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Starting a Trading Business in Singapore

General Basics of Starting a Trading Business
Trading, as it is popularly known, is the business of matching buyers and sellers. You call it International trading when you deal with people from different countries. Basically, international trading is acting as a middleman between the two entities located in different countries.

International trade is one of the hot industries of the new millennium. As the world is transforming into a one-world global community with advancements in technology and fewer and fewer trade barriers,  international trading opportunities are becoming more and more accessible and rewarding.

Related Topic: Details of incorporating a Singapore company

Recommended Notes

Good news is that trading business these days is not the sole purview of the big boys, they make up only about 4 percent of all import/exporter business. Which means that the other 96 percent of trading businesses is done by small-to-mid size enterprises.

One of the good things about a trading business is that its startup costs are comparatively low. Unless you're starting as a distributor, you can get away with purchasing no inventory. Your major financial outlay will go toward office equipment and market research expenses--and if you're like many modern traders, you already have the most expensive piece of office equipment - a computer system!

Your basic necessities will be a computer, printer, fax machine and modem. If you already have these items, then you're off and running.

As an international trader, your mission is sales--in two different but overlapping fields:

  • selling yourself and your company to clients as an import/export manager for their products, and

  • selling the products themselves to representatives and distributors.

Success in one of these arenas will contribute to your success in another. Once you've established a favorable sales record with one client's goods, you'll have a track record with which to attract more clients. And, of course, each success will contribute to your own self-confidence, which will, in turn, will increase your confidence during negotiations with new prospects.

Trading Business in Singapore
With the exception of few Singapore sectors (such as broadcasting, news media, legal services, some financial and banking services, trade in tobacco products and residential property), Singapore has very few trade barriers. Singapore maintains its position as one of the most liberal trading regimes in the world.

Singapore's safe, pro-business environment is supported by a well-respected government with transparent and consistent policies that protect companies' physical and IP investments. Global business magazine Forbes has ranked Singapore as the second best place in the world to start a business.

Singapore Tariffs
In general, Singapore is a free port and an open economy. More than 99% of all imports into Singapore enter the country duty-free. The only exceptions are heavy tariffs on the import of motor vehicles, liquor, petrol, and cigarettes / tobacco products.

Singapore charges Goods and Services Tax (GST) on the supply and import of goods and services in Singapore. Current GST rate is 5%. GST is a multi-stage tax and is collected at every stage of the production and distribution chain. A registered trader/company will be able to claim credits from the Comptroller for GST paid on goods or services imported and used within the production chain.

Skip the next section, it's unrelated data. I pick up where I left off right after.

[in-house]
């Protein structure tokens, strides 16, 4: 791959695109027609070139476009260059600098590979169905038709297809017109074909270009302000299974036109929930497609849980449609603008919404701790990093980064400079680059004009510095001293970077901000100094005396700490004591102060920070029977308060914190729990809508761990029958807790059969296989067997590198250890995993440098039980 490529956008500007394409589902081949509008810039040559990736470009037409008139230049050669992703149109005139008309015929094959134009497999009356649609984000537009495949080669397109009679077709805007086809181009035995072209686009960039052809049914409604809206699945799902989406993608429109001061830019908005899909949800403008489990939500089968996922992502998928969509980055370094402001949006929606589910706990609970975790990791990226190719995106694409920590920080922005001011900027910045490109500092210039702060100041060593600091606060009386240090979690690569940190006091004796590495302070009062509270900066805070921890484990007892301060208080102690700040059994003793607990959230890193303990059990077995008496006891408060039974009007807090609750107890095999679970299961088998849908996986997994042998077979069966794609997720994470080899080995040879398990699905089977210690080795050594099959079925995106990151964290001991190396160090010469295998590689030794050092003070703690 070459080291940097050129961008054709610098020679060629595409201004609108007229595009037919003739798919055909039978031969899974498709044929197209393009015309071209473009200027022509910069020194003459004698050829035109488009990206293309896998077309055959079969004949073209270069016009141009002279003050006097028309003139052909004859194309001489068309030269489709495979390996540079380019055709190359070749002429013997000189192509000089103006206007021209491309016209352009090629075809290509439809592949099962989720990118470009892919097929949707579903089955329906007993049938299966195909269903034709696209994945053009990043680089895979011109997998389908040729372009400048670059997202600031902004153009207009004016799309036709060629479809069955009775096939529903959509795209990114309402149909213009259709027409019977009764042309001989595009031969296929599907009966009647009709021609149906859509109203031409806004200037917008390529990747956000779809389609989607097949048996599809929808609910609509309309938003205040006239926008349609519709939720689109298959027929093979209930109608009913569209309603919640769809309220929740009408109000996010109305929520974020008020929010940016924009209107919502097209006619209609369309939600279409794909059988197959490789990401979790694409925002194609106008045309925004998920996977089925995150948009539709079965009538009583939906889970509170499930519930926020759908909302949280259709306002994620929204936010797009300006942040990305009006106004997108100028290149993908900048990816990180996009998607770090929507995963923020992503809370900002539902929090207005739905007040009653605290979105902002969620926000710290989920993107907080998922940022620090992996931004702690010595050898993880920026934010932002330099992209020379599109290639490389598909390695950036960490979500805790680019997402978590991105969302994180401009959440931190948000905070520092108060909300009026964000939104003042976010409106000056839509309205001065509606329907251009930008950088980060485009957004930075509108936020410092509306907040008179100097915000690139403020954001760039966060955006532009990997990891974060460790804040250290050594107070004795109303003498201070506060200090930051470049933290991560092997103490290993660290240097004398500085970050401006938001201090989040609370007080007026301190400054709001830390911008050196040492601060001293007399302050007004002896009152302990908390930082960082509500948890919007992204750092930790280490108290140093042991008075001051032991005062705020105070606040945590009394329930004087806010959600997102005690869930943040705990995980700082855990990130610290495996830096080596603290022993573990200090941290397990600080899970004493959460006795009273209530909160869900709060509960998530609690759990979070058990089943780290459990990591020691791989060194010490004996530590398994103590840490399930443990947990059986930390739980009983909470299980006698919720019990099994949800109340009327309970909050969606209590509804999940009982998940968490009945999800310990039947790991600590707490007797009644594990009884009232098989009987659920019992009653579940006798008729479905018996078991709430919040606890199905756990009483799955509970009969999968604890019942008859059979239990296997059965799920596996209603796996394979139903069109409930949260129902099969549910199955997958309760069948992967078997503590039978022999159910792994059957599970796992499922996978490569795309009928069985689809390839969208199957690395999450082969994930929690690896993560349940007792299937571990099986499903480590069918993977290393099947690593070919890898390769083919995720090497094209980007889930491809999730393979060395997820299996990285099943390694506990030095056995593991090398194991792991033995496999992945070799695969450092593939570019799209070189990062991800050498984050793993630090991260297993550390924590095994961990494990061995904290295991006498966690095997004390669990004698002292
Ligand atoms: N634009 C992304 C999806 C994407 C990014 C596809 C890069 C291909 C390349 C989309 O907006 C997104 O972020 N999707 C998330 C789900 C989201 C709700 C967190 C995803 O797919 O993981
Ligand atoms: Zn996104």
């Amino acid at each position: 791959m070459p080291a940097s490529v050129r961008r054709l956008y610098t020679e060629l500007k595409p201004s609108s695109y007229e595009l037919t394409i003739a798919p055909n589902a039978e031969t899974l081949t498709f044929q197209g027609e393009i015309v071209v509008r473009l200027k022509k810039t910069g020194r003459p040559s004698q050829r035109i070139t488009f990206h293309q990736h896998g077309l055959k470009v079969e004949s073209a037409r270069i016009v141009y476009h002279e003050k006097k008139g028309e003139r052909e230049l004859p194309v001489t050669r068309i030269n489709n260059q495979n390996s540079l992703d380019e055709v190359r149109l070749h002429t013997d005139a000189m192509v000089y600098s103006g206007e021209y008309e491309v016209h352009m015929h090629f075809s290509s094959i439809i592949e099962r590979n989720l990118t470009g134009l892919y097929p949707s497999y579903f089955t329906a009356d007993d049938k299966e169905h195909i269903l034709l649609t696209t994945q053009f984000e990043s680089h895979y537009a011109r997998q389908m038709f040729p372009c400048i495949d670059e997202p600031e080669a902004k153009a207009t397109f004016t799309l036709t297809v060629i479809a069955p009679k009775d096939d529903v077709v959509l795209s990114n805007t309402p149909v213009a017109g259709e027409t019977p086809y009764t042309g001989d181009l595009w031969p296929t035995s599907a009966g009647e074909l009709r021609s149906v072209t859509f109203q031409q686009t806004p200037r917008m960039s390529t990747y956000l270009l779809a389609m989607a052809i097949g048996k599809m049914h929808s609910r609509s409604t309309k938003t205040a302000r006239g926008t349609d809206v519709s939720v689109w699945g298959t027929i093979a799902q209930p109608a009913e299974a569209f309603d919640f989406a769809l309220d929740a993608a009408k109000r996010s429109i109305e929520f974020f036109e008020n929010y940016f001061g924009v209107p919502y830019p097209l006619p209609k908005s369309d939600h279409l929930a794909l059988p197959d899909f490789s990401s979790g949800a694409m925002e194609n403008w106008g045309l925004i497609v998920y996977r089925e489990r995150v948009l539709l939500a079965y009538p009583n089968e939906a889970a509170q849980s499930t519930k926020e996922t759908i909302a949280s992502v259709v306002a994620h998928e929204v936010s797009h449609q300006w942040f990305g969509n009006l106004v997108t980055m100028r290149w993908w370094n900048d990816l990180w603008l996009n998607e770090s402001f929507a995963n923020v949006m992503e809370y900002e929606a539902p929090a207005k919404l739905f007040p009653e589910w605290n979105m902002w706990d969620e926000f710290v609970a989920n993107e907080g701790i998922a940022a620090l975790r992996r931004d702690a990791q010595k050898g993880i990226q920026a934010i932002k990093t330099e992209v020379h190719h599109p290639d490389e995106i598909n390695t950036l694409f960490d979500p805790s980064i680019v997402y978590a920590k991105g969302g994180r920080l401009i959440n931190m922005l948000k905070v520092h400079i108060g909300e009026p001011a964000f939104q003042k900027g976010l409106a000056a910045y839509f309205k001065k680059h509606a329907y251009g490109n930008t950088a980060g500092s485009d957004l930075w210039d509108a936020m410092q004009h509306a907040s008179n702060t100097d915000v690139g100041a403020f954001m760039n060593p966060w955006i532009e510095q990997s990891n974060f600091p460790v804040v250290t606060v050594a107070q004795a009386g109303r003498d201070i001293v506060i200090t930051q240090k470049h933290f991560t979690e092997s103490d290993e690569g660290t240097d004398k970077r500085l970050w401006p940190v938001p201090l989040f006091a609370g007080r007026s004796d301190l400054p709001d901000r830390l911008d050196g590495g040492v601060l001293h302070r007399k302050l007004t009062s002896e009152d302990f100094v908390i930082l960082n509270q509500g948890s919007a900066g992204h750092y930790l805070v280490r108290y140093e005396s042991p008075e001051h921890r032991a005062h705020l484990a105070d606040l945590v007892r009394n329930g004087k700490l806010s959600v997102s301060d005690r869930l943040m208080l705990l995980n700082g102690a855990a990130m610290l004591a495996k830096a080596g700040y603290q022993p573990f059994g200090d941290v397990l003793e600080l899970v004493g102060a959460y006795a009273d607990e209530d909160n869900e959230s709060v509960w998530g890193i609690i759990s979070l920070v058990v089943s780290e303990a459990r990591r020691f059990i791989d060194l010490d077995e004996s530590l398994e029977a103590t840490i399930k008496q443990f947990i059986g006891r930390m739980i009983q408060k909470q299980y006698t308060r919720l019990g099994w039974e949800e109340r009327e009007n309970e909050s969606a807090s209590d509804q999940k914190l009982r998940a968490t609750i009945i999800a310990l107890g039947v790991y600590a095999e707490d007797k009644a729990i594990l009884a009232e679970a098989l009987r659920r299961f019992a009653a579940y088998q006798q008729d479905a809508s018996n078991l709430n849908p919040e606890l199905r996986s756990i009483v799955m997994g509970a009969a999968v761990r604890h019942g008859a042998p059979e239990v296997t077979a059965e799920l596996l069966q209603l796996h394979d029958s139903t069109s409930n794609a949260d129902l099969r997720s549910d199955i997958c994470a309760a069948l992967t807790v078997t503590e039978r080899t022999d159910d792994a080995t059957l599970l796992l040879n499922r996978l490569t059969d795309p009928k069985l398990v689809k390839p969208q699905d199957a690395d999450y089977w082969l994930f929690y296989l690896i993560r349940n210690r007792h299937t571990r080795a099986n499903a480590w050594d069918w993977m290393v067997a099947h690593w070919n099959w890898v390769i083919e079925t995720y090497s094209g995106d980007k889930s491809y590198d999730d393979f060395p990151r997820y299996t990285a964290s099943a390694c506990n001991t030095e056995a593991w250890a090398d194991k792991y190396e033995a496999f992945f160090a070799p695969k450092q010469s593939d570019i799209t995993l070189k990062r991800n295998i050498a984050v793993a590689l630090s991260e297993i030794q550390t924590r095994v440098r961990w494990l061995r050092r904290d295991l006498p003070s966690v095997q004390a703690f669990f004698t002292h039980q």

When a Singapore company/agent imports goods on behalf of an overseas non-taxable person who has no business establishment in Singapore, the Singapore company will be treated as the principal importing the goods, irrespective of whether the Singapore company calls itself an agent or not. The Singapore company must pay GST Input Tax to Customs Department.

All imported goods (whether for domestic sale or re-exports), are taxable unless the goods are specifically given GST relief by the Comptroller of GST. If the goods are kept in the Free Trade Zones they are not treated as imports; GST is not charged until the goods leave the Free Trade Zones (FTZ) for sale in Singapore (re-exported goods from the FTZ are exempt from GST).

Outside the FTZ, when goods are imported, GST (Input Tax) must be paid to the Customs and Excise Department at the point of importation, irrespective of whether the importer is a trader or a final consumer.

Singapore Customs
Traders are required to ensure that the declared values of goods for customs purposes are correct. If the goods have been undervalued, the Customs and Excise Department will increase the values declared. Severe penalties may be imposed on traders attempting to evade duty.

Cost, insurance, freight, handling charges and all other charges incidental to the sale and delivery of the goods are taken into account when duty is assessed.

License Requirements in Singapore
Most goods in Singapore can be imported freely without licenses.

Generally, the import of goods which the Singapore government considers pose a threat to health, security, safety and social decency are controlled. For example, licenses are required for pharmaceuticals, hazardous chemicals, films and videos, arms and ammunition. Companies exporting controlled items to Singapore must apply for licenses from the appropriate government agencies.

Related Topics:

Singapore Corporate Income Tax Overview

Singapore Personal Income Tax Overview

How to Register a Singapore Company

Registering a Singapore Subsidiary Company

Registering a Singapore Branch

Registering a Representative Office in Singapore

Corporate Taxes

Our Services

Contact Us for Foreign Company Registration in Singapore

Information Index


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